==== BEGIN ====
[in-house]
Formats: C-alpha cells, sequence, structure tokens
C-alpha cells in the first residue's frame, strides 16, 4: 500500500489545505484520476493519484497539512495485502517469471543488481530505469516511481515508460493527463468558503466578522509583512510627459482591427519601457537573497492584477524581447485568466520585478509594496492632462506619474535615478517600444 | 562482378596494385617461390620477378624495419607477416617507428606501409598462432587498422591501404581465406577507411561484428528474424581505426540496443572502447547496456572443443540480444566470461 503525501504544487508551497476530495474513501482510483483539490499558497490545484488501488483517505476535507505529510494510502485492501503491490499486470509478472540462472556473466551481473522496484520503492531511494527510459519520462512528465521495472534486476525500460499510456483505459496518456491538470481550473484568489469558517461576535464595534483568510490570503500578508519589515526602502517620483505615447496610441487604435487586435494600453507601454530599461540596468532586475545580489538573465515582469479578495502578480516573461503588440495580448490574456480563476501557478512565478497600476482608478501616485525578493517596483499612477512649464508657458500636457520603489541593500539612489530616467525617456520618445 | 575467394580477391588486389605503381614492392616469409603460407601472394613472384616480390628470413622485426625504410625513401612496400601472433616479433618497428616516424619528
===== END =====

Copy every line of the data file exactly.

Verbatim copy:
[in-house]
Formats: C-alpha cells, sequence, structure tokens
C-alpha cells in the first residue's frame, strides 16, 4: 500500500489545505484520476493519484497539512495485502517469471543488481530505469516511481515508460493527463468558503466578522509583512510627459482591427519601457537573497492584477524581447485568466520585478509594496492632462506619474535615478517600444 | 562482378596494385617461390620477378624495419607477416617507428606501409598462432587498422591501404581465406577507411561484428528474424581505426540496443572502447547496456572443443540480444566470461 503525501504544487508551497476530495474513501482510483483539490499558497490545484488501488483517505476535507505529510494510502485492501503491490499486470509478472540462472556473466551481473522496484520503492531511494527510459519520462512528465521495472534486476525500460499510456483505459496518456491538470481550473484568489469558517461576535464595534483568510490570503500578508519589515526602502517620483505615447496610441487604435487586435494600453507601454530599461540596468532586475545580489538573465515582469479578495502578480516573461503588440495580448490574456480563476501557478512565478497600476482608478501616485525578493517596483499612477512649464508657458500636457520603489541593500539612489530616467525617456520618445 | 575467394580477391588486389605503381614492392616469409603460407601472394613472384616480390628470413622485426625504410625513401612496400601472433616479433618497428616516424619528